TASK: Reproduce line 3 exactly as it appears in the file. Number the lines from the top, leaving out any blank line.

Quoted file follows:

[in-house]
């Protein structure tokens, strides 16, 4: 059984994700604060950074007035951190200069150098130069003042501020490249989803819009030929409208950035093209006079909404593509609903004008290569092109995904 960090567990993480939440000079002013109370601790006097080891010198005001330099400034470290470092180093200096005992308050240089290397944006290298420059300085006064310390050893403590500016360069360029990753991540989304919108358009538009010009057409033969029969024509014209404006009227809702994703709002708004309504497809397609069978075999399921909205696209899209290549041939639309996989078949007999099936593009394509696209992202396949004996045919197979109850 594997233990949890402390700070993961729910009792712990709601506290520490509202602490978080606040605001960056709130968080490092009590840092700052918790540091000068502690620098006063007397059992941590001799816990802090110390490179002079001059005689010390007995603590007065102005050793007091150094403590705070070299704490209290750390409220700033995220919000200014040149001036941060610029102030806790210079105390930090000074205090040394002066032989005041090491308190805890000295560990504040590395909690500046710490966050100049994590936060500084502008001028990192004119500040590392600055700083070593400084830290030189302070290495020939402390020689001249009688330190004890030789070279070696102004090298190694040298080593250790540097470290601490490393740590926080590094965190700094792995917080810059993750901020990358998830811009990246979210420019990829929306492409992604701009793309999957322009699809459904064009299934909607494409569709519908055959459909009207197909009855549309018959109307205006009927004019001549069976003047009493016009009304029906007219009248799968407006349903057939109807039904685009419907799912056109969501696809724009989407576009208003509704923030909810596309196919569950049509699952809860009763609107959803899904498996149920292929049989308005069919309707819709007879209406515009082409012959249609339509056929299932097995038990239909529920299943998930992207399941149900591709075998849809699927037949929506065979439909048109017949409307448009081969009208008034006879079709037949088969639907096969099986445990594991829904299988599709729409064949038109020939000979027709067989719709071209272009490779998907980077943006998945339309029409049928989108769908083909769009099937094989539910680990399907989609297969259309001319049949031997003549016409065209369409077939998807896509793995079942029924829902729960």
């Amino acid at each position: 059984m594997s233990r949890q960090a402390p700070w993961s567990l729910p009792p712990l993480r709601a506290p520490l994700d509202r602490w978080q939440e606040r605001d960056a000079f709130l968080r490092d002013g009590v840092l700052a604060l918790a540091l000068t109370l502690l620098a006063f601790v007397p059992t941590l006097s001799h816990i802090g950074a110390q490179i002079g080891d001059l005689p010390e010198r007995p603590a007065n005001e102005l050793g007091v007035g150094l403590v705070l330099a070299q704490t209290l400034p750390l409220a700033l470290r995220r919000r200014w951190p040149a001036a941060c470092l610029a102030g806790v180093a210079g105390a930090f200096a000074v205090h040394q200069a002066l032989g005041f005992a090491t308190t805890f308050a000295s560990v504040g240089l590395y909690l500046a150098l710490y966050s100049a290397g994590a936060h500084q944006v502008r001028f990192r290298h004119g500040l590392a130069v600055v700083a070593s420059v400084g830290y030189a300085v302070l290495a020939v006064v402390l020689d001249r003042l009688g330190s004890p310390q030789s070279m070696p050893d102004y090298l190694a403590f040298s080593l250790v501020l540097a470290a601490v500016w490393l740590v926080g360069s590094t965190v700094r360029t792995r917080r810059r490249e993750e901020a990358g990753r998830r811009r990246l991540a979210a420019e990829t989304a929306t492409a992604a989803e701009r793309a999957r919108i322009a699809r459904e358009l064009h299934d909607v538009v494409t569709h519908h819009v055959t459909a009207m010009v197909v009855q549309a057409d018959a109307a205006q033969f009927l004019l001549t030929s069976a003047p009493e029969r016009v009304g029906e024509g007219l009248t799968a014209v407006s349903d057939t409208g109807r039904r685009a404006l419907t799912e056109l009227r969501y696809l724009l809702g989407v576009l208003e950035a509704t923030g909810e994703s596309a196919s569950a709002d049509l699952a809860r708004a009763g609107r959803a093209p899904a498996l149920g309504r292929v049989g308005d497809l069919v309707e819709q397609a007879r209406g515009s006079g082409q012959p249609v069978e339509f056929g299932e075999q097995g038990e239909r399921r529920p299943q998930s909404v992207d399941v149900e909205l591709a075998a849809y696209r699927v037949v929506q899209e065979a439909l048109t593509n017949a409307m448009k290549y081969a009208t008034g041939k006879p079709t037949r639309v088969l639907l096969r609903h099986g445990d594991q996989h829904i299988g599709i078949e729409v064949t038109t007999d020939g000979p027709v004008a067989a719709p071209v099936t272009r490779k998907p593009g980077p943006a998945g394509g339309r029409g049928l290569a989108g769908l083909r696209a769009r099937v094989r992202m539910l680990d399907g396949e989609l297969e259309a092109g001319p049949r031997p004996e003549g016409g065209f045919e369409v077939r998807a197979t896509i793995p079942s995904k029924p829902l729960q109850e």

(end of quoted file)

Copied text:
């Amino acid at each position: 059984m594997s233990r949890q960090a402390p700070w993961s567990l729910p009792p712990l993480r709601a506290p520490l994700d509202r602490w978080q939440e606040r605001d960056a000079f709130l968080r490092d002013g009590v840092l700052a604060l918790a540091l000068t109370l502690l620098a006063f601790v007397p059992t941590l006097s001799h816990i802090g950074a110390q490179i002079g080891d001059l005689p010390e010198r007995p603590a007065n005001e102005l050793g007091v007035g150094l403590v705070l330099a070299q704490t209290l400034p750390l409220a700033l470290r995220r919000r200014w951190p040149a001036a941060c470092l610029a102030g806790v180093a210079g105390a930090f200096a000074v205090h040394q200069a002066l032989g005041f005992a090491t308190t805890f308050a000295s560990v504040g240089l590395y909690l500046a150098l710490y966050s100049a290397g994590a936060h500084q944006v502008r001028f990192r290298h004119g500040l590392a130069v600055v700083a070593s420059v400084g830290y030189a300085v302070l290495a020939v006064v402390l020689d001249r003042l009688g330190s004890p310390q030789s070279m070696p050893d102004y090298l190694a403590f040298s080593l250790v501020l540097a470290a601490v500016w490393l740590v926080g360069s590094t965190v700094r360029t792995r917080r810059r490249e993750e901020a990358g990753r998830r811009r990246l991540a979210a420019e990829t989304a929306t492409a992604a989803e701009r793309a999957r919108i322009a699809r459904e358009l064009h299934d909607v538009v494409t569709h519908h819009v055959t459909a009207m010009v197909v009855q549309a057409d018959a109307a205006q033969f009927l004019l001549t030929s069976a003047p009493e029969r016009v009304g029906e024509g007219l009248t799968a014209v407006s349903d057939t409208g109807r039904r685009a404006l419907t799912e056109l009227r969501y696809l724009l809702g989407v576009l208003e950035a509704t923030g909810e994703s596309a196919s569950a709002d049509l699952a809860r708004a009763g609107r959803a093209p899904a498996l149920g309504r292929v049989g308005d497809l069919v309707e819709q397609a007879r209406g515009s006079g082409q012959p249609v069978e339509f056929g299932e075999q097995g038990e239909r399921r529920p299943q998930s909404v992207d399941v149900e909205l591709a075998a849809y696209r699927v037949v929506q899209e065979a439909l048109t593509n017949a409307m448009k290549y081969a009208t008034g041939k006879p079709t037949r639309v088969l639907l096969r609903h099986g445990d594991q996989h829904i299988g599709i078949e729409v064949t038109t007999d020939g000979p027709v004008a067989a719709p071209v099936t272009r490779k998907p593009g980077p943006a998945g394509g339309r029409g049928l290569a989108g769908l083909r696209a769009r099937v094989r992202m539910l680990d399907g396949e989609l297969e259309a092109g001319p049949r031997p004996e003549g016409g065209f045919e369409v077939r998807a197979t896509i793995p079942s995904k029924p829902l729960q109850e």